Small country, big sense of responsibility: Costa Rica wants to do its part to reduce global greenhouse gas emissions. The country’s many measures to mitigate climate change include the use of climate-smart methods to cultivate and process coffee. Farmers are, for example, learning how to reuse the organic waste produced during coffee processing and fertilise crops in a more efficient and low-carbon manner.
Coffee is among Costa Rica’s key exports, but coffee production also has a negative impact on the country’s environmental performance: the cultivation and processing of beans make the coffee production the second biggest source of agricultural greenhouse gas emissions. Coffee processing is therefore an important aspect in improving Costa Rica’s climate footprint. One of the country’s Nationally Appropriate Mitigation Actions (NAMAs) is to support the cultivation of climate-friendly coffee. The Deutsche Gesellschaft für Internationale Zusammenarbeit (GIZ) GmbH is advising the country on implementing this measure.
The project is financed using funds from the NAMA Facility, a joint initiative of the German Federal Ministry for the Environment, Nature Conservation, and Nuclear Safety (BMU) and the UK Department for Business, Energy & Industrial Strategy (BEIS). The Facility supports a wide variety of measures aimed at reducing greenhouse gas emissions in developing countries and emerging economies. The project aims to enable farmers and processing companies to sustainably produce and process low-carbon coffee. It also supports efforts to market and sell the world’s first low-carbon coffee as an innovative product worldwide.
Climate-friendly methods also reduce costs
More than half of all emissions produced during coffee production are the result of the use of chemical fertilisers. The organic waste produced during processing accounts for a further 30-40 per cent of emissions: after all, only the coffee bean itself is used, while the shell and the flesh are discarded. This organic waste then slowly decomposes and releases emissions.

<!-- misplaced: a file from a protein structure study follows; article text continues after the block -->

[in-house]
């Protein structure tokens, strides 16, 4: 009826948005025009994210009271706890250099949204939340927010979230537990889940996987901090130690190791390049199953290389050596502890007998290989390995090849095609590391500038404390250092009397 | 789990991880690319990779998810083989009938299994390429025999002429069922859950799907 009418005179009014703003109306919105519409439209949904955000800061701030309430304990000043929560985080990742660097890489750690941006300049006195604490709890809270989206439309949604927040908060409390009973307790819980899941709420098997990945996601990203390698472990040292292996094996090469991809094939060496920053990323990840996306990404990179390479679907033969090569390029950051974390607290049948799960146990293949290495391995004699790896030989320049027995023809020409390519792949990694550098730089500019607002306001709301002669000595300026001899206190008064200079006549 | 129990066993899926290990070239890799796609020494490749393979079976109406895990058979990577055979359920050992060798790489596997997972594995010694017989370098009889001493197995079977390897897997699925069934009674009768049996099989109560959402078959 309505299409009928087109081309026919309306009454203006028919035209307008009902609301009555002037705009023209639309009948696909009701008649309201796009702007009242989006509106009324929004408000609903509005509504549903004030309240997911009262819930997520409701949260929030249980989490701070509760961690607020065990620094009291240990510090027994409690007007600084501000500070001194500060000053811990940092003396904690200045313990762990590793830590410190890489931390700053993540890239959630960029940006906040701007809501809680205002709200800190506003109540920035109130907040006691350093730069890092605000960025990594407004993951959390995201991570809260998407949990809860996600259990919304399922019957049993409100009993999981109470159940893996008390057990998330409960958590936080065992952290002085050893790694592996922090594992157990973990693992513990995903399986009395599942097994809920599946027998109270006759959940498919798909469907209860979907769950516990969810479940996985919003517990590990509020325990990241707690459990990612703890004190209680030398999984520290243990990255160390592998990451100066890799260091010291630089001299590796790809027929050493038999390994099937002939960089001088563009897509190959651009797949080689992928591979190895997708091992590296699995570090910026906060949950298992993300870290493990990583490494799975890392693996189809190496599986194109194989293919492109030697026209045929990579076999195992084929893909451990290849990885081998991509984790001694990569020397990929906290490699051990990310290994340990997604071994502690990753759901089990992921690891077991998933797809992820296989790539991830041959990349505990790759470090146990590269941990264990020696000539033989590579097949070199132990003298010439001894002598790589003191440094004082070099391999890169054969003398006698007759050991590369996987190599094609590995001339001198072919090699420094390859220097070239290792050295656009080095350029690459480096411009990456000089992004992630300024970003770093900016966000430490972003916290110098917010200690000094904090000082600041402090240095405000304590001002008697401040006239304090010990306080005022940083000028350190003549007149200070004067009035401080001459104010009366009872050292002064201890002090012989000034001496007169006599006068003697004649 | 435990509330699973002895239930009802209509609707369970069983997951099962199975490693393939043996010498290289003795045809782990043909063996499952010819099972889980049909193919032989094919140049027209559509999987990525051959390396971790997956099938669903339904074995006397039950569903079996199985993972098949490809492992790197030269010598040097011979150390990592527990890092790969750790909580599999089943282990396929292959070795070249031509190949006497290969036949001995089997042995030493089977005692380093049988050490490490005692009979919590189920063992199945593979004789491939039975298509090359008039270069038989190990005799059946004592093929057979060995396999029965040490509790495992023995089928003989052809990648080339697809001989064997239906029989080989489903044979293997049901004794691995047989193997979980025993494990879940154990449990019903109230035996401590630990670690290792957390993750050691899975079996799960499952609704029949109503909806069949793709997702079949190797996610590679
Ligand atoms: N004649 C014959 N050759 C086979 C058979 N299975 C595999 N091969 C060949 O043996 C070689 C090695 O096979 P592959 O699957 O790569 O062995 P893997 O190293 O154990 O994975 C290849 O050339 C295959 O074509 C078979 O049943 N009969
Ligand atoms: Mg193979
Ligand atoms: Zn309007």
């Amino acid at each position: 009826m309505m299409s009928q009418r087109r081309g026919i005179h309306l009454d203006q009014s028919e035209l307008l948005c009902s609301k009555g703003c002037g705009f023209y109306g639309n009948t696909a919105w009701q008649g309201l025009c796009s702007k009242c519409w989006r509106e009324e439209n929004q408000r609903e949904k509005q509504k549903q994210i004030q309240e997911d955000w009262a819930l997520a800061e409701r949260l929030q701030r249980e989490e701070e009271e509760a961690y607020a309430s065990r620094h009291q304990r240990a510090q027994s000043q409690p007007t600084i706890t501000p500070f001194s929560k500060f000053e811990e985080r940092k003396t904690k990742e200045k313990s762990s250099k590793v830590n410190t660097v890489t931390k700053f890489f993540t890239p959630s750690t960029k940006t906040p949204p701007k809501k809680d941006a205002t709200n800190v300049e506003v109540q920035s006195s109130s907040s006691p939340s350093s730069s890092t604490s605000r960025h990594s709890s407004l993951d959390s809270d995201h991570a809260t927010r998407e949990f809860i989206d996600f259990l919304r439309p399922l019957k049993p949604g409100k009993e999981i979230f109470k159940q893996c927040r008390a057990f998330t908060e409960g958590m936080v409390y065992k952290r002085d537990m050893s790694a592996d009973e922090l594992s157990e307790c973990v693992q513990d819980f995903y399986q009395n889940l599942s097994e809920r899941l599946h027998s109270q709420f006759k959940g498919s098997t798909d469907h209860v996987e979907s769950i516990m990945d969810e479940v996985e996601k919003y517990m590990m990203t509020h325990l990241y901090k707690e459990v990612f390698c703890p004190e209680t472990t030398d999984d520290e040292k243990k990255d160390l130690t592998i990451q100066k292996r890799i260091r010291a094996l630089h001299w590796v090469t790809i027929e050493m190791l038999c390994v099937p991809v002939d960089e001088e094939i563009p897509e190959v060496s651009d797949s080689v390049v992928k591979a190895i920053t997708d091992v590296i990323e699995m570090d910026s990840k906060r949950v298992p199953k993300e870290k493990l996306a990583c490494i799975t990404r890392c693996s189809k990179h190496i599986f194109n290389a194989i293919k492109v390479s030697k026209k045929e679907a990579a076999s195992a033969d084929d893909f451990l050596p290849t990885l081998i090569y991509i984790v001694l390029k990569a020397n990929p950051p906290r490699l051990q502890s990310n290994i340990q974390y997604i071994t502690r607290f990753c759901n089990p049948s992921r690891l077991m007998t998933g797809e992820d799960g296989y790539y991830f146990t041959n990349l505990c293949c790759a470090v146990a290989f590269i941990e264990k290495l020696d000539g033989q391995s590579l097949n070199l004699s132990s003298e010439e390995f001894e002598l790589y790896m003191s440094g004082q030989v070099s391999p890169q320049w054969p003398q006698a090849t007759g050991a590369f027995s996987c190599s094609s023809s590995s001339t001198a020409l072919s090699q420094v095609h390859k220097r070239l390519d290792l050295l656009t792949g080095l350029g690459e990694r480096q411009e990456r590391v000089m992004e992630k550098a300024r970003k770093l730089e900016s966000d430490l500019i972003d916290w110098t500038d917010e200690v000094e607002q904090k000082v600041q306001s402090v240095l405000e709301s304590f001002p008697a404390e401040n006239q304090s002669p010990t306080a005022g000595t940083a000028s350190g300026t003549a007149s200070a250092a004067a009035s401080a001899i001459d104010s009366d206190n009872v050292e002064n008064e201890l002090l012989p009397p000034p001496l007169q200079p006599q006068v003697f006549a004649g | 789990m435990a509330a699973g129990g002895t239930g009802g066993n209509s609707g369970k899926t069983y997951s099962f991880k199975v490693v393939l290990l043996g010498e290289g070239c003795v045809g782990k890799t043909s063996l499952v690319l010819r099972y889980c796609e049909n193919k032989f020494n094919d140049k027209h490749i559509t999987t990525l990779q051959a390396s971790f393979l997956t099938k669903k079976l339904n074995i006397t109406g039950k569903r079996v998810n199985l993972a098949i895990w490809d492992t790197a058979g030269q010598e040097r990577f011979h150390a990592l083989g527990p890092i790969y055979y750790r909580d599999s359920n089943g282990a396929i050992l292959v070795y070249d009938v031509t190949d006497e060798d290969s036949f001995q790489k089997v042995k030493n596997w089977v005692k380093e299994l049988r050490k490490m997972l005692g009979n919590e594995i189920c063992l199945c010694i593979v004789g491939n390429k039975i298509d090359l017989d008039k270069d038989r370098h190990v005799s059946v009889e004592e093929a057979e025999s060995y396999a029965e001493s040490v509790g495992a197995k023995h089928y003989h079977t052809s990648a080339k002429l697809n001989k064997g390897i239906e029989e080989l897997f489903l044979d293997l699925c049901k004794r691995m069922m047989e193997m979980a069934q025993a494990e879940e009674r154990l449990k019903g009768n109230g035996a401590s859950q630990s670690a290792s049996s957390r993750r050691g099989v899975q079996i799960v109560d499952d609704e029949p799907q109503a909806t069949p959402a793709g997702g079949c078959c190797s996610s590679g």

In training, participating farmers learn about sustainable farming methods that reduce emissions. They learn how to use chemical fertilisers more efficiently and how to use organic waste in production processes to, for example, heat roasting ovens and thus reduce wood consumption. The discarded remains of the coffee fruit can also be used as a fertiliser to provide additional important nutrients to coffee plants. These and other methods are helping coffee producers to not only reduce emissions, but also cut costs.
One third of farmland in Costa Rica is to be sustainably managed
Between 2015 and 2019, more than 8,900 coffee producers took part in the training on climate-friendly methods. Almost 500 local advisors from the Instituto del Café de Costa Rica (ICAFE) and the Ministry of Agriculture (MAG), who were trained by GIZ, are supporting farmers in their efforts to put their newfound knowledge to good use.
Sustainable farming methods are currently used by over 7,000 coffee producers covering around 25,000 hectares of land – which corresponds to one third of all land used for coffee cultivation in Costa Rica. This has cut carbon dioxide emissions by a total of almost 60,000 tonnes. To identify promising points of departure for this – such as energy-efficient composting machines – producers are pinpointing areas where their greenhouse gas emissions are especially high.
Climate-friendly coffee the world over
In addition to cultivation and processing methods, a further focus of the project is the successful marketing and sale of coffee worldwide. In this context, four sales trips between 2016 and 2019 supported by the project to German and American roasting plants proved a great success. Up to 14 companies have so far been able to position their climate-friendly coffee in international markets.
Costa Rica’s climate-friendly coffee is also attracting interest from various other countries: Peru and Honduras, for example, are currently developing their own measures for climate-neutral coffee.
Last update: March 2020